- Views & Visions: A Bowles Rice Publication
- Articles & Alerts
- Presentations & Events
- Connect With Us
Related Practice Areas
"Minimum Wage, Maximum Headaches for West Virginia Employers"
The state's minimum wage bill has far-reaching unintended consequences.
Most employers in West Virginia currently are not covered by the state's minimum wage and maximum hours law because 80 percent or more of their employees are covered by the federal Fair Labor Standards Act. But, if Governor Tomblin signs the new minimum wage bill (HB4283) into law, the 80-percent exemption will be eliminated, and all West Virginia employers with six or more employees will be required to comply with the state's minimum wage and overtime requirements.
Although most of the debate surrounding HB4283 has focused on the wisdom of increasing the minimum wage, little debate has occurred regarding the extension of the state's overtime rules to nearly every employee. The state law lacks many of the exemptions found in the FLSA for minimum wage and overtime. For example, the state law contains no overtime exemptions for
- Computer professionals;
- Commissioned sales employees of retail/service establishments;
- Seasonal and recreational establishments (except boys and girls summer camps and whitewater outfitters);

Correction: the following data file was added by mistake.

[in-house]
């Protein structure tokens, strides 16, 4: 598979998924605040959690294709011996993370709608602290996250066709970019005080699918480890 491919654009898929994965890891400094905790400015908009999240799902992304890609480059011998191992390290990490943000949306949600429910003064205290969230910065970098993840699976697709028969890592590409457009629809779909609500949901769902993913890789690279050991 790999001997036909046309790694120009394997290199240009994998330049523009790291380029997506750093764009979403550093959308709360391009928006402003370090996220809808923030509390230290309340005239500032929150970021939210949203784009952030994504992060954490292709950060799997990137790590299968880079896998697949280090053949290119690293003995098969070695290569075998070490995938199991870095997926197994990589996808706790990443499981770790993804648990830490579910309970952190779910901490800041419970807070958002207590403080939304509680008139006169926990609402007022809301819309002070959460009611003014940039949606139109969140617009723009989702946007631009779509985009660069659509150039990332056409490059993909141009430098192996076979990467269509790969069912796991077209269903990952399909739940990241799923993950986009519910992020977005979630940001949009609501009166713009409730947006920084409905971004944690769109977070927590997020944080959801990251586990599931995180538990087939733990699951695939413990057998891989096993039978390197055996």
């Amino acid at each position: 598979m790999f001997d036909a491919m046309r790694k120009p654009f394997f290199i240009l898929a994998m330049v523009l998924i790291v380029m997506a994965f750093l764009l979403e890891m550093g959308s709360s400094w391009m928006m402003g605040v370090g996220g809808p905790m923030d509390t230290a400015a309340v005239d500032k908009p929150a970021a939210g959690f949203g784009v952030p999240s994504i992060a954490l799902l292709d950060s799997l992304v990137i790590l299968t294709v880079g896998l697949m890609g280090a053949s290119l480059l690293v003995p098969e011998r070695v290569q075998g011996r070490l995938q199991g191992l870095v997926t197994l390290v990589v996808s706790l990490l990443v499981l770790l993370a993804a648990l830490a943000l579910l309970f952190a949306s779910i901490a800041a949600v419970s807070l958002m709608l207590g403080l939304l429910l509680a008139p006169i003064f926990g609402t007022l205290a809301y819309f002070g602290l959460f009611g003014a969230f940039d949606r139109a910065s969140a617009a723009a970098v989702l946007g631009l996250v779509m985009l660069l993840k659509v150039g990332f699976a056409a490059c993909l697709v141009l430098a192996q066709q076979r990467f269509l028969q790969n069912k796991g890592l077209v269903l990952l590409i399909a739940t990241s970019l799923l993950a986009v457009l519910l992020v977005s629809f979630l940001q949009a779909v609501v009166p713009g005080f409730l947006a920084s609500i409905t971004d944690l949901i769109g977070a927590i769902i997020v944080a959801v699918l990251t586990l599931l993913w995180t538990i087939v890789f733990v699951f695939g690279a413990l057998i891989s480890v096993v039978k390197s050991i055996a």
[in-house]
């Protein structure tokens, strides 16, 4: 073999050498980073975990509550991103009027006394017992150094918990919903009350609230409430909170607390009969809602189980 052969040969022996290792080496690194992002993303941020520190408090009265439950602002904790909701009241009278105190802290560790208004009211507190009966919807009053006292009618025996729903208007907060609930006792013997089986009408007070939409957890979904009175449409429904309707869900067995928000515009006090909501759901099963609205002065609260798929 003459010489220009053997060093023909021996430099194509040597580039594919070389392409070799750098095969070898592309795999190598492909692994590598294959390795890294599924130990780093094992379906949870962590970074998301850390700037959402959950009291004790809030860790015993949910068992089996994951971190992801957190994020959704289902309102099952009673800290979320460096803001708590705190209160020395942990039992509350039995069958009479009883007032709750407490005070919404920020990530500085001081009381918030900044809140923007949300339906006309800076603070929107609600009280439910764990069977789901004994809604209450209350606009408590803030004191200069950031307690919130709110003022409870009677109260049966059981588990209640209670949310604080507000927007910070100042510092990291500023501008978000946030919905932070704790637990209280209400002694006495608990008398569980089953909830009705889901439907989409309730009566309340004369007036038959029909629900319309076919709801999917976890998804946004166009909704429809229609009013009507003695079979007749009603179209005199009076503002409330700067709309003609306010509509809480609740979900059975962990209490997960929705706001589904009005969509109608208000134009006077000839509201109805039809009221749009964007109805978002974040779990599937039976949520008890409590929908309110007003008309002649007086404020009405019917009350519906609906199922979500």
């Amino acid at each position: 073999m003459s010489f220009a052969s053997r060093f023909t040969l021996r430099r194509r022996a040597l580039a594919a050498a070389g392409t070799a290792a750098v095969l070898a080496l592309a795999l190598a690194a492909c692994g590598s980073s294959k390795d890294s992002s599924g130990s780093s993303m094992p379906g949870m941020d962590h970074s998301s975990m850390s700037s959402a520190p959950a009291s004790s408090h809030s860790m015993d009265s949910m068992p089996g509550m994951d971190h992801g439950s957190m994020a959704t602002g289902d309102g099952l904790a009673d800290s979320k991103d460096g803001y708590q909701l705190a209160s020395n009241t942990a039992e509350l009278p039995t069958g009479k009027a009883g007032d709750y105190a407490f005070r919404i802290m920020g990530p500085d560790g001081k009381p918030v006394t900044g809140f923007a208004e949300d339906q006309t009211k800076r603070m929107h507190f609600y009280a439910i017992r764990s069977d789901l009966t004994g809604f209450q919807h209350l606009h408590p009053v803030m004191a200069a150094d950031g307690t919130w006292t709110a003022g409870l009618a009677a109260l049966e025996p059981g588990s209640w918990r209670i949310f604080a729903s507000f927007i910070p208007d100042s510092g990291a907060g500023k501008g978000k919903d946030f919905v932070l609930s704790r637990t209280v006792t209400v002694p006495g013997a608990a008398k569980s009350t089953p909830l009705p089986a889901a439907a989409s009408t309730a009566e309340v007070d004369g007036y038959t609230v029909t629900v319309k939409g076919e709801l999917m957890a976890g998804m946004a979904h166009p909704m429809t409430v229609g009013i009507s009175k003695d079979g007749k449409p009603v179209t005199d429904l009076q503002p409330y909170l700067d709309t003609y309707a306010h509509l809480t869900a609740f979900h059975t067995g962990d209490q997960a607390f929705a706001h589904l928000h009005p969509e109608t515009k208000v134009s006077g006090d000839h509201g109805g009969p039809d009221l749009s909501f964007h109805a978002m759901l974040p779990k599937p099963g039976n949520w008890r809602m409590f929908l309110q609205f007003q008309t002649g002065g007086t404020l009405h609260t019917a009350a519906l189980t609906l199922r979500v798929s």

- Companions for the elderly; or
- Highly compensated employees (making more than $100,000 per year).
The state law also lacks many of the narrower, but important, exemptions such as the §7(k) exemption for firefighters and law enforcement employees, which allows employers to calculate overtime on periods longer than a work week, and the similar §7(j) exemption for hospitals and residential care facilities that allows so-called "8 and 80" overtime plans. Once the state bill is signed, all of these currently exempt workers will be entitled to overtime based on a 40-hour workweek like everyone else.
While state law does contain white-collar exemptions for professional, executive and administrative employees, the regulations defining those exemptions differ from the federal regulations, which were substantially updated in 2004. Unlike the FLSA regulations, which consist of hundreds of pages of detailed guidance and interpretation on such things as tip pooling, fluctuating workweeks, deductions from pay for lost tools, etc., the state regulations consist of a 14-page set of rules last updated in 1982. This will require West Virginia employers to re-evaluate all of their exempt employees to ensure that they will remain exempt under state law.
Unlike the minimum wage hike, which will not take effect until January 2015, the overtime changes will take effect on June 6, 2014. This leaves employers little time to determine whether their pay practices comply with both state and federal law.
For more information, or to discuss the new law's impact on your business, contact your Bowles Rice attorney today.
To see the bill history of HB 4283 and read the enrolled and "redline" versions, click here.